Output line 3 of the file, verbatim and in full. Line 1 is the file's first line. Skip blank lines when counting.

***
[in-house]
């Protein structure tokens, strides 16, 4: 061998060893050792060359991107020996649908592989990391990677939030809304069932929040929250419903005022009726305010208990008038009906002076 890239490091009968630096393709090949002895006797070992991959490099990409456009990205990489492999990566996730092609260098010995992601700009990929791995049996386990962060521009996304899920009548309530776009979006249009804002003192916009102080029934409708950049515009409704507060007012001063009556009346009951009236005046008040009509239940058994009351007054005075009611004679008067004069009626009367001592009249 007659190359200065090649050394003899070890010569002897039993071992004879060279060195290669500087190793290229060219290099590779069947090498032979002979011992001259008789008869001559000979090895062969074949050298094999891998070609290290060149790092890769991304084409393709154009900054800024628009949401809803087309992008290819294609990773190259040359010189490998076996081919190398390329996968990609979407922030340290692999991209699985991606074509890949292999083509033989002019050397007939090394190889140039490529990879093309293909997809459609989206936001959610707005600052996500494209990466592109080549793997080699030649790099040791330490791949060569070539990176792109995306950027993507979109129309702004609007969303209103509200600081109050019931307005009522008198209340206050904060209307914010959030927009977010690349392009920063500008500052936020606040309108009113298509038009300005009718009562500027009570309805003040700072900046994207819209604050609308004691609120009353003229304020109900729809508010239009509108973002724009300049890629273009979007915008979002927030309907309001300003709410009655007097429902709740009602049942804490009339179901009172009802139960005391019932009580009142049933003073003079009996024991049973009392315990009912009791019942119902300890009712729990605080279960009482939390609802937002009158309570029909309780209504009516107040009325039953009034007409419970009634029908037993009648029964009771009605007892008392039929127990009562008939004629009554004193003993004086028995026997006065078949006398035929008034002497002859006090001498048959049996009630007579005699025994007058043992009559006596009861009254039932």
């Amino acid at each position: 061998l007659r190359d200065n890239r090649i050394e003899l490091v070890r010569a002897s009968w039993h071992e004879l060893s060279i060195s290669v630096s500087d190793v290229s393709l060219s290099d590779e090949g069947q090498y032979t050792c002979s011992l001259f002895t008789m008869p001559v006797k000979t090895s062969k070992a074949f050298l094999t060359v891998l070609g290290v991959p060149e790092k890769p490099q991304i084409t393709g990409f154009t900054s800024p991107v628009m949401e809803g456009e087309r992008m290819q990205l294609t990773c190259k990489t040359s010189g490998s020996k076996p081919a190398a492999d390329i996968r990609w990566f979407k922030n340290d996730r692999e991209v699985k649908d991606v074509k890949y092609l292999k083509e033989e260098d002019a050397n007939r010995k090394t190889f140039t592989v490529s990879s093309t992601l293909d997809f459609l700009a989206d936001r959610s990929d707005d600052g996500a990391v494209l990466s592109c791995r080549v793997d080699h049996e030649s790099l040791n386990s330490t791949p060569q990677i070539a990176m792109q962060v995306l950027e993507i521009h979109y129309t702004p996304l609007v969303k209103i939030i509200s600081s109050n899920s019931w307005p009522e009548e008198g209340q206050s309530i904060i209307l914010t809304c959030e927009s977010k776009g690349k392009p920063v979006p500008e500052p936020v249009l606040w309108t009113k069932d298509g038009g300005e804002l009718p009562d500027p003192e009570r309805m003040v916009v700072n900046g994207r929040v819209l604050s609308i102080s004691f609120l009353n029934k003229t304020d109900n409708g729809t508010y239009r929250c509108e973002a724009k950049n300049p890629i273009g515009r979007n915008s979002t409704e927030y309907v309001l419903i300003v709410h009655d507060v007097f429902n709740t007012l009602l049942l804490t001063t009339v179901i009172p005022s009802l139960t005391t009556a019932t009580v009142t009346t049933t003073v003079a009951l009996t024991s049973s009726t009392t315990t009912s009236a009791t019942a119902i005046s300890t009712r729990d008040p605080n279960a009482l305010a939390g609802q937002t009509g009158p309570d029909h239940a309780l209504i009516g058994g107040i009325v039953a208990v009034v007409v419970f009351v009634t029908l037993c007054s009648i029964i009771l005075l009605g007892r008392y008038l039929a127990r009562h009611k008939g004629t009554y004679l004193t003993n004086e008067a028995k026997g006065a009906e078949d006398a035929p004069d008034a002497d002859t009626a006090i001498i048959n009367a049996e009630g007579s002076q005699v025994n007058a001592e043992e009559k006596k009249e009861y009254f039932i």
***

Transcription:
């Amino acid at each position: 061998l007659r190359d200065n890239r090649i050394e003899l490091v070890r010569a002897s009968w039993h071992e004879l060893s060279i060195s290669v630096s500087d190793v290229s393709l060219s290099d590779e090949g069947q090498y032979t050792c002979s011992l001259f002895t008789m008869p001559v006797k000979t090895s062969k070992a074949f050298l094999t060359v891998l070609g290290v991959p060149e790092k890769p490099q991304i084409t393709g990409f154009t900054s800024p991107v628009m949401e809803g456009e087309r992008m290819q990205l294609t990773c190259k990489t040359s010189g490998s020996k076996p081919a190398a492999d390329i996968r990609w990566f979407k922030n340290d996730r692999e991209v699985k649908d991606v074509k890949y092609l292999k083509e033989e260098d002019a050397n007939r010995k090394t190889f140039t592989v490529s990879s093309t992601l293909d997809f459609l700009a989206d936001r959610s990929d707005d600052g996500a990391v494209l990466s592109c791995r080549v793997d080699h049996e030649s790099l040791n386990s330490t791949p060569q990677i070539a990176m792109q962060v995306l950027e993507i521009h979109y129309t702004p996304l609007v969303k209103i939030i509200s600081s109050n899920s019931w307005p009522e009548e008198g209340q206050s309530i904060i209307l914010t809304c959030e927009s977010k776009g690349k392009p920063v979006p500008e500052p936020v249009l606040w309108t009113k069932d298509g038009g300005e804002l009718p009562d500027p003192e009570r309805m003040v916009v700072n900046g994207r929040v819209l604050s609308i102080s004691f609120l009353n029934k003229t304020d109900n409708g729809t508010y239009r929250c509108e973002a724009k950049n300049p890629i273009g515009r979007n915008s979002t409704e927030y309907v309001l419903i300003v709410h009655d507060v007097f429902n709740t007012l009602l049942l804490t001063t009339v179901i009172p005022s009802l139960t005391t009556a019932t009580v009142t009346t049933t003073v003079a009951l009996t024991s049973s009726t009392t315990t009912s009236a009791t019942a119902i005046s300890t009712r729990d008040p605080n279960a009482l305010a939390g609802q937002t009509g009158p309570d029909h239940a309780l209504i009516g058994g107040i009325v039953a208990v009034v007409v419970f009351v009634t029908l037993c007054s009648i029964i009771l005075l009605g007892r008392y008038l039929a127990r009562h009611k008939g004629t009554y004679l004193t003993n004086e008067a028995k026997g006065a009906e078949d006398a035929p004069d008034a002497d002859t009626a006090i001498i048959n009367a049996e009630g007579s002076q005699v025994n007058a001592e043992e009559k006596k009249e009861y009254f039932i």